Skip to comments.Freeper Reading Club Discussion: "From Here To Eternity"
Posted on 01/12/2003 2:39:55 PM PST by PJ-Comix
The Freeper Reading Club now stands at 131 members which makes it (I believe) the LARGEST Reading Club on the Internet. Actually it may be the LARGEST Reading Club anywhere.
Anyway, I hope that most of our 131 members read the current assignment, From Here To Eternity by James Jones. This is perhaps the GREATEST novel ever written. I think it qualifies for THE Great American Novel. Many of you might not know this but most of the characters in this book (and in James Jones' other novels) were based on REAL people. The minor character of Slade (the Army Air Corps soldier) was based on James Jones himself (Jones transferred from the Air Corps to the regular infantry while stationed in Hawaii.)
I'll post more about all this as the discussion continues so post away your comments about this book. Oh, and if anybody else wants to join the Freeper Reading Club, Freepmail me and I'll put you on the Ping LIst.
One thing about the book that didn't ring true to me, being that James Jones based this on actual events, was the apparently common practice of befriending homosexuals in town to "scam them" or "string them along" for money, free drinks, etc. In the book, there were a lot of soldiers doing this and during one investigation, two entire truckloads of soldiers who were thought to be fraternizing with homosexuals were brought in for questioning and the soldiers treated the whole thing like a joke.
I can tell you that when I was in the service, nothing of the sort was tolerated. If a Marine "got a boyfriend off base" even as a ruse to rip the homosexual off, he would be quickly turned in by his fellow Marines and run right out of the Corps.
I'll have a lot more to say about this book as the thread progresses (don't want to shoot my whole wad at once).
Hang on P-J! The 'perhaps' should have been the word capitalized.
Actually someone else just joined so you make it 131.
Maybe it was the time and place. Remember, back then a soldier's pay was really horrible so it isn't unreasonable for the soldiers to scam the homos for money. In the book, they tried to get money from them WITHOUT going all the way. Since this part of the book was highly detailed, I am sure that Jones himself was pulling just such a scam while in the military. Also Jones almost ALWAYS based events in his novels to things he has seen or participated in. I did a thorough research of his Go To The Widowmaker and the closeness of the facts to the events in the books was astonishing. Almost a perfect match.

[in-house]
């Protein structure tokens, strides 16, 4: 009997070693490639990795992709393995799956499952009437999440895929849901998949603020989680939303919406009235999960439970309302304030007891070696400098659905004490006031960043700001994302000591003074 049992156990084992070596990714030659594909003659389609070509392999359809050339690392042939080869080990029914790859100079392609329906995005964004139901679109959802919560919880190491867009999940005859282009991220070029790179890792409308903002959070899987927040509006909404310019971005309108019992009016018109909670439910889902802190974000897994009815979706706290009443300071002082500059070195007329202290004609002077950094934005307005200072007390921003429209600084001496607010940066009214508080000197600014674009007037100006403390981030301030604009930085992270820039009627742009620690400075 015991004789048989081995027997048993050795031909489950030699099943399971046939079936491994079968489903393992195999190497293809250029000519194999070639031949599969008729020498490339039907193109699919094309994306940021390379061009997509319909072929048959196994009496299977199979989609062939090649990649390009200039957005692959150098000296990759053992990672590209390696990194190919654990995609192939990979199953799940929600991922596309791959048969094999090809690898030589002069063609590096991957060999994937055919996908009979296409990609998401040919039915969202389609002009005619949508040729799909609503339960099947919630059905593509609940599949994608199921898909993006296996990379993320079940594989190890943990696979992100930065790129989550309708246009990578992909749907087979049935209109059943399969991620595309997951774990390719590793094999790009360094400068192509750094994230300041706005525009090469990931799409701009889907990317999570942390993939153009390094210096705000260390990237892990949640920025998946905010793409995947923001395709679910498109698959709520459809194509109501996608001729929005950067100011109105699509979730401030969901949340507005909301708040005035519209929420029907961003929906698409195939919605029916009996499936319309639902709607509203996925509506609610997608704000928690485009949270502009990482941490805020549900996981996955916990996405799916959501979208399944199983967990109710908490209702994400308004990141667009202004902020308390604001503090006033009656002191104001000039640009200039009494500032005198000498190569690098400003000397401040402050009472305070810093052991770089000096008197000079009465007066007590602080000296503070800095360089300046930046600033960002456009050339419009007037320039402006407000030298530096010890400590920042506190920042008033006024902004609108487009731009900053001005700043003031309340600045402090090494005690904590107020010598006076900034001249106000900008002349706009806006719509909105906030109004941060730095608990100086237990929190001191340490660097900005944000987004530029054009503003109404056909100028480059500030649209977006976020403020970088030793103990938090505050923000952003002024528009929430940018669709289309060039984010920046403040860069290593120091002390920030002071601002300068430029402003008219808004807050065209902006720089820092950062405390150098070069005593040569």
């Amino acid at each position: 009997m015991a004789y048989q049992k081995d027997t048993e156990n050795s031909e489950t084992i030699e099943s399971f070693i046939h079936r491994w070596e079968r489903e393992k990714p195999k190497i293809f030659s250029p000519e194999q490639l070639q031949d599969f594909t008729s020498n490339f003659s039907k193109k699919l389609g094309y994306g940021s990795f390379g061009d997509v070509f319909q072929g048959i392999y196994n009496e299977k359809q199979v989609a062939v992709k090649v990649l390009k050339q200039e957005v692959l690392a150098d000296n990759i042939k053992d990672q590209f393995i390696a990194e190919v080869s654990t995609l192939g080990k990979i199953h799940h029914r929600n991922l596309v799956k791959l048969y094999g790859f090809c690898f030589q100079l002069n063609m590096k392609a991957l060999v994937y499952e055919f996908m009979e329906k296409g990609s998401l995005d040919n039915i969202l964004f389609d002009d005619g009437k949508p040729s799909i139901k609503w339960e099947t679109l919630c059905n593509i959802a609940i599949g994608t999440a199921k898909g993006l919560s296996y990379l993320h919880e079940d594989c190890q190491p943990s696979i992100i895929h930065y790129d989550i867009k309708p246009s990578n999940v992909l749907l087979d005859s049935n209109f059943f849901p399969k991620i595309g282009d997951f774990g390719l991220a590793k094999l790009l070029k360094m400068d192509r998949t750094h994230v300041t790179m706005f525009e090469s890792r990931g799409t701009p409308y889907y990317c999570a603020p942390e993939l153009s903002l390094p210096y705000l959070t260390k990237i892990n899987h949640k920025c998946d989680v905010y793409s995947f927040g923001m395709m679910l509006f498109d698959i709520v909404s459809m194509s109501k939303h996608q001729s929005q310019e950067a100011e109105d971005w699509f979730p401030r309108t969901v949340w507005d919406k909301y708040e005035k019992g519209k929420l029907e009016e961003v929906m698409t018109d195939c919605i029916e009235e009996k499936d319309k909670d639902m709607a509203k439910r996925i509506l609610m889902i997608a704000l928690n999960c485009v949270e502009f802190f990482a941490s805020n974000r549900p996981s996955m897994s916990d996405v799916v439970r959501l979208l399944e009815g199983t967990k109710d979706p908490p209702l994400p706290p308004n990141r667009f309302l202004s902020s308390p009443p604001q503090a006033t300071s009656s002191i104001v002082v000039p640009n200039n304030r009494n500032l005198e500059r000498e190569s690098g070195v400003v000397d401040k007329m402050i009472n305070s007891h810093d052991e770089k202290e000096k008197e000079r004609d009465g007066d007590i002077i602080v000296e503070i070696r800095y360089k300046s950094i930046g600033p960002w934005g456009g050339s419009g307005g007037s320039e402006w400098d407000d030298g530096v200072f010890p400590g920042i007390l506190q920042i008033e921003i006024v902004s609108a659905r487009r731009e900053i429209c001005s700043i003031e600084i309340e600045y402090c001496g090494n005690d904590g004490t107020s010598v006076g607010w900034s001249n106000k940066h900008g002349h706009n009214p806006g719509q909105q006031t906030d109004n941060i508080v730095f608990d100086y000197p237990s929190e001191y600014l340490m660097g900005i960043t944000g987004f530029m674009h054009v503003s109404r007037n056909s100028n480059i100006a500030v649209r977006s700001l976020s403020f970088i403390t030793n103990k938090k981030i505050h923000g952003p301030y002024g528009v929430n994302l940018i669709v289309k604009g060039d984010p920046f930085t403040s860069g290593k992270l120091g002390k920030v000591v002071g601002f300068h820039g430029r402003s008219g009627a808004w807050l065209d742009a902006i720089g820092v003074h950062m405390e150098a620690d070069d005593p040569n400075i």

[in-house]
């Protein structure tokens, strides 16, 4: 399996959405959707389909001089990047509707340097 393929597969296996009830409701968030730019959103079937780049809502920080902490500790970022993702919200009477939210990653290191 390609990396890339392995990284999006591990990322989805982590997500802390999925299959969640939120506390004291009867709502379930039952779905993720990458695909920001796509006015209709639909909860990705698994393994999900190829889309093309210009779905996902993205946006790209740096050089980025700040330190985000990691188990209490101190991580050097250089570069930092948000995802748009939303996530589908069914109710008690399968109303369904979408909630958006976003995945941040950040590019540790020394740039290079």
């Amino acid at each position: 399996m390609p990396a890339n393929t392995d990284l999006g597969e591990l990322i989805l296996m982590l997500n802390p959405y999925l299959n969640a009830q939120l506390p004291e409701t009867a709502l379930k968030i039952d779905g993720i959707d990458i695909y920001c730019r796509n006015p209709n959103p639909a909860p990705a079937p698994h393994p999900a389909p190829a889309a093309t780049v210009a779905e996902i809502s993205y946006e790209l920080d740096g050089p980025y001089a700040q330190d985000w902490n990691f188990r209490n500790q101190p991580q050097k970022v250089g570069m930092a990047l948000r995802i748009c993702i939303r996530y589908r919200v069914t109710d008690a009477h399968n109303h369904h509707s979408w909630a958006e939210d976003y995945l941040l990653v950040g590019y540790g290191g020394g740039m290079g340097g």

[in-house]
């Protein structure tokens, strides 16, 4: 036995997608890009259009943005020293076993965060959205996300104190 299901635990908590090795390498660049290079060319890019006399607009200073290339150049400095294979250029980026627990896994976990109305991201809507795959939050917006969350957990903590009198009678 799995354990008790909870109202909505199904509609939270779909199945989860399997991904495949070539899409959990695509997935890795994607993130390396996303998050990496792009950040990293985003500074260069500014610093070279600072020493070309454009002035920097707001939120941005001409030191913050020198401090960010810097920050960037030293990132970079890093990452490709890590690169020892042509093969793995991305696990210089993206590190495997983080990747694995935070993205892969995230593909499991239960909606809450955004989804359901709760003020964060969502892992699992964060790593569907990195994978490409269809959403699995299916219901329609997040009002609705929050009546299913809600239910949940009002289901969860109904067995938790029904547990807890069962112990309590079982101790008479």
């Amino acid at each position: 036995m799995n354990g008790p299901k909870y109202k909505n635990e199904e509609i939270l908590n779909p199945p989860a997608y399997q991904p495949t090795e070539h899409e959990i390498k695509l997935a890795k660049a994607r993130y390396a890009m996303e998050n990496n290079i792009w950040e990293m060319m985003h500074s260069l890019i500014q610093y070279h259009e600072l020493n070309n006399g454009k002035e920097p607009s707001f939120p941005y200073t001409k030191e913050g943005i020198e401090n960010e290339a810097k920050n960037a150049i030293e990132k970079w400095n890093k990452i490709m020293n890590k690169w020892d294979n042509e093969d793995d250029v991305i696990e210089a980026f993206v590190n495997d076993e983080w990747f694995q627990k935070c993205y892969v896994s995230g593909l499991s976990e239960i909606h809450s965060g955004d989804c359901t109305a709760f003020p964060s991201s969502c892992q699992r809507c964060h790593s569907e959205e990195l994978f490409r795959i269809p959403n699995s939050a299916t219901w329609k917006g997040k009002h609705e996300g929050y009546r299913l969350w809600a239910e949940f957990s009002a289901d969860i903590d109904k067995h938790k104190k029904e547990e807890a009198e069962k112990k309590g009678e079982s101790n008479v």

Oh, and from reading this book and others by Jones, I am sure he was an alcoholic. However, since this did not seem to affect his writing (although it did cause an early death), I don't hold this against him.
p.s. A starting point for research on whether there were big homo investigations in Hawaii circa 1941 is to check out the FBI's Freedom of Information files.
So what's your nominee?
Not really. Limit access to women by a large group of soldiers and you expect them to behave like Boy Scouts? This part of the book was neither surprising nor disappointing. Just realistic.
As far as his writing style: This book actually began as a series of stories by Jones about pre-War army life in Hawaii. Also, fortunately, Jones kept extensive notes while in the Army. Since the character of Slade is based on Jones, you might notice that Slade also carried around a notepad and pencil although this was not a common practice in the army.
Then there are a number of British and French novels, plus Italian Eco's "Name of the Rose" and "Foucault's Pendelum". But everyone has their own opinion.
He would get aggitated if one talked of Sgt Warden as a hero; he felt that it was B/S to publically elevate any 1st SGT who 'allegedly' had an affair with an officer's wife [much less his commander].
Jack Malloy is my favorite character in the book. He is his own man and extremely intelligent but in the military environment, he just doesn't fit in. Ironically, many of the characters in the book who were perceived by the officers as "screw-ups" would have made the best soldiers in wartime. This is something that SSgt Warden seemed to realize. His relationship with Prewitt is interesting. One one hand, Warden respected Prewitt as a potentially great soldier but on the other hand, hated him for who he was and happily went along with Captain Holmes efforts to break him.
During my time in Marine boot camp, I served briefly on guard duty for the brig (they called it "Correctional Platoon"). The conditions there are much as described in the book. Those men go through hell. I remember how they had to wake up and completely disassemble their "racks" (bunk beds) and stack the rails up against the wall. At the end of the workday (usually digging ditches or doing other scut work), they would have to reassemble them. Sometimes the Sgt. on duty would take a handful of bolts and throw them across the room after they left for the day, adding to the confusion that evening when the poor guys had to put their racks back together again.
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